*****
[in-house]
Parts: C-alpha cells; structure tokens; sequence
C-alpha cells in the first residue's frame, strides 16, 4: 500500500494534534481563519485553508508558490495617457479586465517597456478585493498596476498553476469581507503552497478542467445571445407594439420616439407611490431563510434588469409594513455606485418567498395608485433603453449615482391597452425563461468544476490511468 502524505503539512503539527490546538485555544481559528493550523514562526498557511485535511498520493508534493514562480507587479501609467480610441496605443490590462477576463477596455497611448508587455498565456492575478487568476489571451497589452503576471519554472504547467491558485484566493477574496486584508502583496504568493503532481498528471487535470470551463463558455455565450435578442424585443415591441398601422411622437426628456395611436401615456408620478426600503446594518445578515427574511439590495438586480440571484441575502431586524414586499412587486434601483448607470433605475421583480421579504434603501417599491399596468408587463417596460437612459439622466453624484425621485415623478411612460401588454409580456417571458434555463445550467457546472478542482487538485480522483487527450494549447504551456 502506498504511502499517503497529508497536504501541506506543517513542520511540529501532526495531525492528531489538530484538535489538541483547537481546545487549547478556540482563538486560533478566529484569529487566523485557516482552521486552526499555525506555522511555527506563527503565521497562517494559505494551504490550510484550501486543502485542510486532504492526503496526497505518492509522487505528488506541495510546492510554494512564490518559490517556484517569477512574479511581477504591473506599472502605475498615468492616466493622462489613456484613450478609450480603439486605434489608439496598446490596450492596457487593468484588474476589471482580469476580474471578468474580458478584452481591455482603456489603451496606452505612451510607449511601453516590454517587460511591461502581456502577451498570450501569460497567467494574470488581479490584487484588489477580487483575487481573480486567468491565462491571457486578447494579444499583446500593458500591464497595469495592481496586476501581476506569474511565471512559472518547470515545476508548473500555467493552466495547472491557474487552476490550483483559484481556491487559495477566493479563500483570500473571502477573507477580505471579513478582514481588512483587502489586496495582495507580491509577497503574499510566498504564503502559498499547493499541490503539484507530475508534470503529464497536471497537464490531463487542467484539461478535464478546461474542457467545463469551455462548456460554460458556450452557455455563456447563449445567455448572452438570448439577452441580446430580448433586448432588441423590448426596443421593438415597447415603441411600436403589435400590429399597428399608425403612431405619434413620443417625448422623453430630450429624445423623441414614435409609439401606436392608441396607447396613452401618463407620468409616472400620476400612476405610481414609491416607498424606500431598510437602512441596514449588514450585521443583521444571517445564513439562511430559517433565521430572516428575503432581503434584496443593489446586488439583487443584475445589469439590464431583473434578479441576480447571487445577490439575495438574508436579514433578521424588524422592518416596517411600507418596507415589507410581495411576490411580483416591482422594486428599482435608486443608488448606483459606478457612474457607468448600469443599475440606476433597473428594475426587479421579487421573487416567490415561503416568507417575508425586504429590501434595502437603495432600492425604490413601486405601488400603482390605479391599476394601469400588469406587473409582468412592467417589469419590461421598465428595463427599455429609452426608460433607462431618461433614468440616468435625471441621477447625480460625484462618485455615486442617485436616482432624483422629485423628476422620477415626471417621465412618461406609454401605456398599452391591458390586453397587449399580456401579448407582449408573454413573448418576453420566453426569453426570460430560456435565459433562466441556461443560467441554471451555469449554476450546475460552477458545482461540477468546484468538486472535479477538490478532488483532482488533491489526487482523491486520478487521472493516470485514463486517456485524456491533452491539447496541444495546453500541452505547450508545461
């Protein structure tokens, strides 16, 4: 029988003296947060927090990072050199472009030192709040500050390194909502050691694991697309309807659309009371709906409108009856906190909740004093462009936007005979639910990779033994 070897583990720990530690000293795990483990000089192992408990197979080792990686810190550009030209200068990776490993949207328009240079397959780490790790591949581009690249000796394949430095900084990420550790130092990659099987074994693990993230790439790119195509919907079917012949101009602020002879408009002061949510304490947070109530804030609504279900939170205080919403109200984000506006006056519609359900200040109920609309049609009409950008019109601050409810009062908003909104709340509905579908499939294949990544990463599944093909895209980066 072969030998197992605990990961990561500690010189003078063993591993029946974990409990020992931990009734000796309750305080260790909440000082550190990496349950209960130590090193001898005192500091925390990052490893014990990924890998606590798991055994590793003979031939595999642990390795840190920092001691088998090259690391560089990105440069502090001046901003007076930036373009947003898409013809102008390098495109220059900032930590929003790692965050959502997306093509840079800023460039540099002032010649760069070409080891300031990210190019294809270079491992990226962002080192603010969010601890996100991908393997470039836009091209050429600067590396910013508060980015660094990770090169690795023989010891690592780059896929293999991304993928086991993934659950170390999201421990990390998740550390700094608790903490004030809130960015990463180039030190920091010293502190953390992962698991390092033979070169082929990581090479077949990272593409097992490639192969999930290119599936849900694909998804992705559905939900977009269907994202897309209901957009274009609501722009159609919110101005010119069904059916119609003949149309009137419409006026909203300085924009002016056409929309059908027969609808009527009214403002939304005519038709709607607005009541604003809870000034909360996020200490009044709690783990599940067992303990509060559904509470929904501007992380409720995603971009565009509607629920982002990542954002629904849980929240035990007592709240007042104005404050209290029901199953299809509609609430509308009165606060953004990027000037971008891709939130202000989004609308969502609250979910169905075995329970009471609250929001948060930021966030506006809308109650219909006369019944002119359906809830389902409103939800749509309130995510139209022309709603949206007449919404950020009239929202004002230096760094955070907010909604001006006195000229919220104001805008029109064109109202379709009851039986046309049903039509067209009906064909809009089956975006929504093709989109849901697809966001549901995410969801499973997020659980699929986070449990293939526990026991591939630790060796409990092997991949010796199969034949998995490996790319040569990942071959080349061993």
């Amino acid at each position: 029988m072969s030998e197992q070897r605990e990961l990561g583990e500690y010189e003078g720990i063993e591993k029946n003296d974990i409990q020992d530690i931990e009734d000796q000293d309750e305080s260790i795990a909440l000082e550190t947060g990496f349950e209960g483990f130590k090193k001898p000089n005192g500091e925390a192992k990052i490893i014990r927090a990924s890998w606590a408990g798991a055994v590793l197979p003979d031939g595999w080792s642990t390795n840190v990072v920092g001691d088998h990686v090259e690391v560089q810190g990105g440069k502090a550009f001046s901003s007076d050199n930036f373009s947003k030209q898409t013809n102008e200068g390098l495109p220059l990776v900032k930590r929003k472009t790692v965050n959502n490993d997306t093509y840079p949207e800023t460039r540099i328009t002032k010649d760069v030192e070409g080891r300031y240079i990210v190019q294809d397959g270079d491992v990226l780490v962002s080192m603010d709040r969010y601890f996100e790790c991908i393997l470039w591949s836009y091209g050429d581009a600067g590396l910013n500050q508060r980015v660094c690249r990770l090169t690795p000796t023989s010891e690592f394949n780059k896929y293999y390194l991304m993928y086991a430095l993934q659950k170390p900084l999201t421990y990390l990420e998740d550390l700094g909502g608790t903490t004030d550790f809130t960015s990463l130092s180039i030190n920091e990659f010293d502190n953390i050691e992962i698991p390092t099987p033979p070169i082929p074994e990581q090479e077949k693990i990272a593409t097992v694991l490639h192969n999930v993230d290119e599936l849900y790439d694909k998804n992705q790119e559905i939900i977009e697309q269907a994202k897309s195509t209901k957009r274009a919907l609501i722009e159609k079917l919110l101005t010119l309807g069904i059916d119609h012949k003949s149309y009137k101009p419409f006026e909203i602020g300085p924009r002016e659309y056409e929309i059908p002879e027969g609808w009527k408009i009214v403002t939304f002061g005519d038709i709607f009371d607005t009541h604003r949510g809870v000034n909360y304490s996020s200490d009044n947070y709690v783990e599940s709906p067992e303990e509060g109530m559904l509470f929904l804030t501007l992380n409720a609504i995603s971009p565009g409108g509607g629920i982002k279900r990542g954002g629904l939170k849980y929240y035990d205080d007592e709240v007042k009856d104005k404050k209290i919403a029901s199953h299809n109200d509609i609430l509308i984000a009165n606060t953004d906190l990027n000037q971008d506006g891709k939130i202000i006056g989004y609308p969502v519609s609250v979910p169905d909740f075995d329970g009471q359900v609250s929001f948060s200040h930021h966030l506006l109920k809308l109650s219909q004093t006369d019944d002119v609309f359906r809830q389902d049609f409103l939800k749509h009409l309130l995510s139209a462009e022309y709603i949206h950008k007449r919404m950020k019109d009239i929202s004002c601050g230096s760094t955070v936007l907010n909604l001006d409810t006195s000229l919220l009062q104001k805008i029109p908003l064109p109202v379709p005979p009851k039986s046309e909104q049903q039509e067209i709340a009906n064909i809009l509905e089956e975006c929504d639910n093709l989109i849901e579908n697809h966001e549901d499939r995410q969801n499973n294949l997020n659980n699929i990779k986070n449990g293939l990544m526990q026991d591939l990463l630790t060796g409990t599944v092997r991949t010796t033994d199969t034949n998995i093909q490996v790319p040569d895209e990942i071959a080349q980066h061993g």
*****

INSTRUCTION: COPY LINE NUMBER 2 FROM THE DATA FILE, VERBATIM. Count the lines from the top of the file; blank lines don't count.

Parts: C-alpha cells; structure tokens; sequence